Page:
Looking out for our children’s mental health

A couple weeks ago, in the column about ‘Raising our boys the right way,’ I made mention of how important it is for parents to have an open door policy when it comes to communication with their children. We, as parents, are our children’s first teachers. We cannot expect to drop them off to school and for teachers to do what we should first be doing at home. Many believe that children are a representation of their parents or that ‘the apple don’t fall far from de tree.’ Well, there is absolute truth to this; how we raise our children will determine the kind of adults they become. When our children come to us with a problem, do we take the time to sit and listen to them or do we expect them to “figure it out” on their own? When they come to us with an issue, do we listen with an open, non-judgmental mind or do we jump down their throats? Perhaps the time has come for serious introspection and reflection. If we cannot make it safe for our children to come to us, who will they go to?

When children hit puberty and their hormones start raging and they are constantly faced with peer pressure, are we prepared? This is actually a time when they need us the most. They don’t fully understand everything that’s going on around them and so we have to make it our duty to be a part of their lives, to know what’s going on with them, and to talk to them. Trust me, it’s better to be that annoying parent who never stops talking to their child as opposed to the parent who doesn’t take the time to listen. Becoming more actively involved in their lives in the difficult phase called adolescence means that we will be better able to gauge them.

Sure, every teenager today wants a smart device, whether it’s a phone or tablet or the latest video game but we don’t always have to give in to their every desire. At the end of the day, you are the parent and they are the child. If you choose to give your child a device of any kind, then you should be laying out the do’s and don’ts. The internet is not what it was two decades ago; it has advanced and it has evolved. Many children nowadays get caught up online. And when children are allowed to be on every form of social media—how much monitoring is being done by their parents? You see when you give your teenager access to social media, you have to let them know that it’s a privilege, not a right. This means that you have to know what they are doing, who their friends are and who might be trying to “friend” them. You have to explain to them that there are all kinds of people online, including some who prey on young, impressionable minds. And you should also remember that you are the parent and giving them access should come with conditions. There should be no in-between or exceptions when it comes to their safety.

When we buy our sons the latest PlayStation or Nintendo consoles, are we cool with them playing violent games? You know the type that usually involves them pumping bullets into some other person or chopping off someone’s head with a machete? We may see nothing wrong with this, perhaps rationalising that well… this is “boys’ stuff.” But what message are we ultimately giving them? That violence is OKAY? That in a rage, it’s okay to pick up a gun or knife and attack someone?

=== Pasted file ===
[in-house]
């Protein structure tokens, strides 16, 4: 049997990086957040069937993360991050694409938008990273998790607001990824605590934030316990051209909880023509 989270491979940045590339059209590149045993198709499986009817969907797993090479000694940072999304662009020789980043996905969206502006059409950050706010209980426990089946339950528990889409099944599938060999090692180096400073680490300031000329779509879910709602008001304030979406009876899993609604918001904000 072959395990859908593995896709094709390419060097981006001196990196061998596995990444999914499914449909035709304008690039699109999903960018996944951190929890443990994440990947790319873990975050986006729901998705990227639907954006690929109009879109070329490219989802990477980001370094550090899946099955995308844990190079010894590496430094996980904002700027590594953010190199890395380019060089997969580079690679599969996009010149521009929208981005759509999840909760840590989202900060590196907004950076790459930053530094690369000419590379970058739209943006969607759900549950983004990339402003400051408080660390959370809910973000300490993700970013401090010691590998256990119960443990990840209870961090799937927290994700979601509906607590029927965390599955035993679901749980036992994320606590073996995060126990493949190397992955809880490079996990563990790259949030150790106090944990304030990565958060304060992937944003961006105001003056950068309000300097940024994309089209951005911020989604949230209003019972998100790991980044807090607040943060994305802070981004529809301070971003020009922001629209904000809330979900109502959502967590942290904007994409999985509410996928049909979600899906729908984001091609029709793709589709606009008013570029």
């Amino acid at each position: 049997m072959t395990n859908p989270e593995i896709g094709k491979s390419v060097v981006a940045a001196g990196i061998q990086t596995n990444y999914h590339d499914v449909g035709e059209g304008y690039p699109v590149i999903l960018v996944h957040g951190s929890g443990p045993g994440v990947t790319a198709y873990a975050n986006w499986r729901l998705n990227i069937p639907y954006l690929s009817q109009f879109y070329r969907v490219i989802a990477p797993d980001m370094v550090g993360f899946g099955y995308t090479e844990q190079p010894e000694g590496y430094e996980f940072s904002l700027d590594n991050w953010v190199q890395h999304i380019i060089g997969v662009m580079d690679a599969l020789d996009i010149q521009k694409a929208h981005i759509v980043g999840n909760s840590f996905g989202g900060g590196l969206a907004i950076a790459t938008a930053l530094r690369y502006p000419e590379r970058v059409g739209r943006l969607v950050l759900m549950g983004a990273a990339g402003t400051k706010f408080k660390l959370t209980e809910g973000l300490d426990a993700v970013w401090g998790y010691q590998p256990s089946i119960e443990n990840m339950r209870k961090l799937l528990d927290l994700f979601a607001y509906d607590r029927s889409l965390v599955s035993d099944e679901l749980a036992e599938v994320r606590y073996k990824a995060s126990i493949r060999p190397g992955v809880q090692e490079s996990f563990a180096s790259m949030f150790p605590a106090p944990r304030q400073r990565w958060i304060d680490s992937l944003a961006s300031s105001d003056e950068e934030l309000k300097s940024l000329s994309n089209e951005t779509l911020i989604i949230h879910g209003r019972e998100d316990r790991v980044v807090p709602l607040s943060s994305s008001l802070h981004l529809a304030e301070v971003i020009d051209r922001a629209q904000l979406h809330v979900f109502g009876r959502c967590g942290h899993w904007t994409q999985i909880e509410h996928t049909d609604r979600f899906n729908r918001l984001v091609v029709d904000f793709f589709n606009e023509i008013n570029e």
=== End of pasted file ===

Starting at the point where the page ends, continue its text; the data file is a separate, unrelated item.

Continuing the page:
What about when our teenage daughter comes home crying? Do we stop for a moment and make it our duty to ask her what’s really going on? Or do we just put it down to “hormones” and expect her to snap out if it? Do we assume that she’s just being her “usually rude self” and rather not get into it with her? She’s probably bottling up something inside and if you don’t tap into her soon enough, you might never get the chance to find out.

So what does this all boil down to? Talking to our children. Start the conversation from as early as possible so that by the time they hit adolescence, talking to you as their parent becomes normal because you would have long established early lines of communication. You can be their parent and also be their friend. You have to let them know that they can come to you with anything and that at the end of the day, you just want what is in their best interest. Giving them an explanation for why you are doing something will let them see that you’re not just being a dictator but rather trying to help them understand that you’re only doing what a parent should be doing: looking out for their child.

Make it your duty to sit with your children every day and ask them how their day was, how they are feeling, or whether anything is bothering them. Listen to what they have to say and then let them know of any concerns you might have and find a way to resolve it where the child feels the need to partake in their own wellbeing as opposed to seeing it as being at war with you.

Being a teenager isn’t easy and parents are not only our children’s first friends, we are also their first teachers. This means that the onus is on us to ensure that we are there for them in EVERY way.  We have the responsibility of being their protectors but we also have to see it as our duty to open the doors of communication to know what’s going on with them… to never stop talking to them so that they know we are there to be their sounding board… and that we will listen, non-judgmentally.

Alicia Roopnaraine is a Psychologist at the Georgetown Public Hospital Corporation’s Psychiatric Department. You can send questions or comments to her at aliciaroopnaraine@gmail.com

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